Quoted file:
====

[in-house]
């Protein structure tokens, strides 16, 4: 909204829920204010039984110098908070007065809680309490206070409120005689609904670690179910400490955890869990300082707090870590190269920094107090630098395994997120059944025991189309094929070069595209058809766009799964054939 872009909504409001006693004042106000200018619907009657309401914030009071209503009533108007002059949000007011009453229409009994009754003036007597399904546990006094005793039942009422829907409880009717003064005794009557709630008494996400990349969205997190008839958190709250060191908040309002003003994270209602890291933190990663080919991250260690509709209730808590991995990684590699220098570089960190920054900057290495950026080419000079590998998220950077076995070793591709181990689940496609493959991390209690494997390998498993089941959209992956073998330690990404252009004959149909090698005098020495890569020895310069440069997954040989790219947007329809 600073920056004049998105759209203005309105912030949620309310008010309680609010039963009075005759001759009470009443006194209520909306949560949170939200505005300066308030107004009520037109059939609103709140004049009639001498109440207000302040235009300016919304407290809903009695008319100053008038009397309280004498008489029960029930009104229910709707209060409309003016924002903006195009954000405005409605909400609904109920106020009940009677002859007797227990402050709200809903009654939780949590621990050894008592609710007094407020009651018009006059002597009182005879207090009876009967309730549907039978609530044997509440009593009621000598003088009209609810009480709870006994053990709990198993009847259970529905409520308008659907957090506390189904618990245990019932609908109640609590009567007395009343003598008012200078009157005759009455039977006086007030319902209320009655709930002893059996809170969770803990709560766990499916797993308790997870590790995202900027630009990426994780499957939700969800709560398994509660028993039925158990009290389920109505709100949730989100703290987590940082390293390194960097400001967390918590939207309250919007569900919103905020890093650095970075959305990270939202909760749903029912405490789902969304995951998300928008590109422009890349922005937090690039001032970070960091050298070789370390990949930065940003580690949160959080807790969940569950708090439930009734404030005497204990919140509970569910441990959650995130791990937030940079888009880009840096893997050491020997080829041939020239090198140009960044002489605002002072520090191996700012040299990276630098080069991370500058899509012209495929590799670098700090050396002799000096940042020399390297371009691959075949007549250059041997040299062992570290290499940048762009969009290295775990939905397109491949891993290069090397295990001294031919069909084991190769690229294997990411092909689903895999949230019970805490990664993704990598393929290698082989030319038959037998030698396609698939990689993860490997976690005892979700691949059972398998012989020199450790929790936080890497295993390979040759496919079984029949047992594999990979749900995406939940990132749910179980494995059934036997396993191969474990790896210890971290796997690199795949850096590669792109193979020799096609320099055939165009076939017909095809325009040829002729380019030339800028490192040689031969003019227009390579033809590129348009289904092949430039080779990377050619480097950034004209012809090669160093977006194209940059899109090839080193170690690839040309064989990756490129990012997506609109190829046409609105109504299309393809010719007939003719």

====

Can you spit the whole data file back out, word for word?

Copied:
[in-house]
């Protein structure tokens, strides 16, 4: 909204829920204010039984110098908070007065809680309490206070409120005689609904670690179910400490955890869990300082707090870590190269920094107090630098395994997120059944025991189309094929070069595209058809766009799964054939 872009909504409001006693004042106000200018619907009657309401914030009071209503009533108007002059949000007011009453229409009994009754003036007597399904546990006094005793039942009422829907409880009717003064005794009557709630008494996400990349969205997190008839958190709250060191908040309002003003994270209602890291933190990663080919991250260690509709209730808590991995990684590699220098570089960190920054900057290495950026080419000079590998998220950077076995070793591709181990689940496609493959991390209690494997390998498993089941959209992956073998330690990404252009004959149909090698005098020495890569020895310069440069997954040989790219947007329809 600073920056004049998105759209203005309105912030949620309310008010309680609010039963009075005759001759009470009443006194209520909306949560949170939200505005300066308030107004009520037109059939609103709140004049009639001498109440207000302040235009300016919304407290809903009695008319100053008038009397309280004498008489029960029930009104229910709707209060409309003016924002903006195009954000405005409605909400609904109920106020009940009677002859007797227990402050709200809903009654939780949590621990050894008592609710007094407020009651018009006059002597009182005879207090009876009967309730549907039978609530044997509440009593009621000598003088009209609810009480709870006994053990709990198993009847259970529905409520308008659907957090506390189904618990245990019932609908109640609590009567007395009343003598008012200078009157005759009455039977006086007030319902209320009655709930002893059996809170969770803990709560766990499916797993308790997870590790995202900027630009990426994780499957939700969800709560398994509660028993039925158990009290389920109505709100949730989100703290987590940082390293390194960097400001967390918590939207309250919007569900919103905020890093650095970075959305990270939202909760749903029912405490789902969304995951998300928008590109422009890349922005937090690039001032970070960091050298070789370390990949930065940003580690949160959080807790969940569950708090439930009734404030005497204990919140509970569910441990959650995130791990937030940079888009880009840096893997050491020997080829041939020239090198140009960044002489605002002072520090191996700012040299990276630098080069991370500058899509012209495929590799670098700090050396002799000096940042020399390297371009691959075949007549250059041997040299062992570290290499940048762009969009290295775990939905397109491949891993290069090397295990001294031919069909084991190769690229294997990411092909689903895999949230019970805490990664993704990598393929290698082989030319038959037998030698396609698939990689993860490997976690005892979700691949059972398998012989020199450790929790936080890497295993390979040759496919079984029949047992594999990979749900995406939940990132749910179980494995059934036997396993191969474990790896210890971290796997690199795949850096590669792109193979020799096609320099055939165009076939017909095809325009040829002729380019030339800028490192040689031969003019227009390579033809590129348009289904092949430039080779990377050619480097950034004209012809090669160093977006194209940059899109090839080193170690690839040309064989990756490129990012997506609109190829046409609105109504299309393809010719007939003719």